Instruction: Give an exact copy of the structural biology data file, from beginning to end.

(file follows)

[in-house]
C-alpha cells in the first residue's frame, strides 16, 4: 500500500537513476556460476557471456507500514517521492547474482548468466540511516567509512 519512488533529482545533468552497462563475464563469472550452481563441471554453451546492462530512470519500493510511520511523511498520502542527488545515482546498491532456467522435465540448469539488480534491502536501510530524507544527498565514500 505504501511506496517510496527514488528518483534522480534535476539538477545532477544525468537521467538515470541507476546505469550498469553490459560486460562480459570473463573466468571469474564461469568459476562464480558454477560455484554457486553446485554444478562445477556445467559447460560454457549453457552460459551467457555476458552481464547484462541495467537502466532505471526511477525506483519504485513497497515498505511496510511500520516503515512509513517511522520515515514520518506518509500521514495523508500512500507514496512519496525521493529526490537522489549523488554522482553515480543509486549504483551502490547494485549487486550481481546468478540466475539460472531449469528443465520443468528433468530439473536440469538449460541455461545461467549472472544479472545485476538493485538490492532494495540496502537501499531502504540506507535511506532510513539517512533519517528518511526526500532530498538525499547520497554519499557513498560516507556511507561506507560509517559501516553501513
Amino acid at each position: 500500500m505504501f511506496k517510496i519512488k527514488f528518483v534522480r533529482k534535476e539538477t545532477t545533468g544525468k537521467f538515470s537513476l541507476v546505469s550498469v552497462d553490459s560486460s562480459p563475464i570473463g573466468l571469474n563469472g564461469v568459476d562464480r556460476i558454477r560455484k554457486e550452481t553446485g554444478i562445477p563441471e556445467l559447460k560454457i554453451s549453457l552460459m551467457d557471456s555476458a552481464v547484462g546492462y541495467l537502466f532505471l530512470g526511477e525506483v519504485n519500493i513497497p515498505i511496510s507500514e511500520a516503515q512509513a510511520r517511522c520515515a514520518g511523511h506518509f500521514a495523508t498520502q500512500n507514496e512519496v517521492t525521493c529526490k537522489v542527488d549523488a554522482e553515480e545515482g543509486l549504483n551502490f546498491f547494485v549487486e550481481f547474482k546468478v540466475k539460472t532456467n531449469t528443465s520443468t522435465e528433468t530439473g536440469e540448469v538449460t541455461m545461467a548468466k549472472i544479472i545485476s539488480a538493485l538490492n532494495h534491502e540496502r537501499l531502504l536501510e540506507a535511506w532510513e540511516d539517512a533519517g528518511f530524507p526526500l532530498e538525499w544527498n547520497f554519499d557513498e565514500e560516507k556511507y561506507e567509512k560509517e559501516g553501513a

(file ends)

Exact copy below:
[in-house]
C-alpha cells in the first residue's frame, strides 16, 4: 500500500537513476556460476557471456507500514517521492547474482548468466540511516567509512 519512488533529482545533468552497462563475464563469472550452481563441471554453451546492462530512470519500493510511520511523511498520502542527488545515482546498491532456467522435465540448469539488480534491502536501510530524507544527498565514500 505504501511506496517510496527514488528518483534522480534535476539538477545532477544525468537521467538515470541507476546505469550498469553490459560486460562480459570473463573466468571469474564461469568459476562464480558454477560455484554457486553446485554444478562445477556445467559447460560454457549453457552460459551467457555476458552481464547484462541495467537502466532505471526511477525506483519504485513497497515498505511496510511500520516503515512509513517511522520515515514520518506518509500521514495523508500512500507514496512519496525521493529526490537522489549523488554522482553515480543509486549504483551502490547494485549487486550481481546468478540466475539460472531449469528443465520443468528433468530439473536440469538449460541455461545461467549472472544479472545485476538493485538490492532494495540496502537501499531502504540506507535511506532510513539517512533519517528518511526526500532530498538525499547520497554519499557513498560516507556511507561506507560509517559501516553501513
Amino acid at each position: 500500500m505504501f511506496k517510496i519512488k527514488f528518483v534522480r533529482k534535476e539538477t545532477t545533468g544525468k537521467f538515470s537513476l541507476v546505469s550498469v552497462d553490459s560486460s562480459p563475464i570473463g573466468l571469474n563469472g564461469v568459476d562464480r556460476i558454477r560455484k554457486e550452481t553446485g554444478i562445477p563441471e556445467l559447460k560454457i554453451s549453457l552460459m551467457d557471456s555476458a552481464v547484462g546492462y541495467l537502466f532505471l530512470g526511477e525506483v519504485n519500493i513497497p515498505i511496510s507500514e511500520a516503515q512509513a510511520r517511522c520515515a514520518g511523511h506518509f500521514a495523508t498520502q500512500n507514496e512519496v517521492t525521493c529526490k537522489v542527488d549523488a554522482e553515480e545515482g543509486l549504483n551502490f546498491f547494485v549487486e550481481f547474482k546468478v540466475k539460472t532456467n531449469t528443465s520443468t522435465e528433468t530439473g536440469e540448469v538449460t541455461m545461467a548468466k549472472i544479472i545485476s539488480a538493485l538490492n532494495h534491502e540496502r537501499l531502504l536501510e540506507a535511506w532510513e540511516d539517512a533519517g528518511f530524507p526526500l532530498e538525499w544527498n547520497f554519499d557513498e565514500e560516507k556511507y561506507e567509512k560509517e559501516g553501513a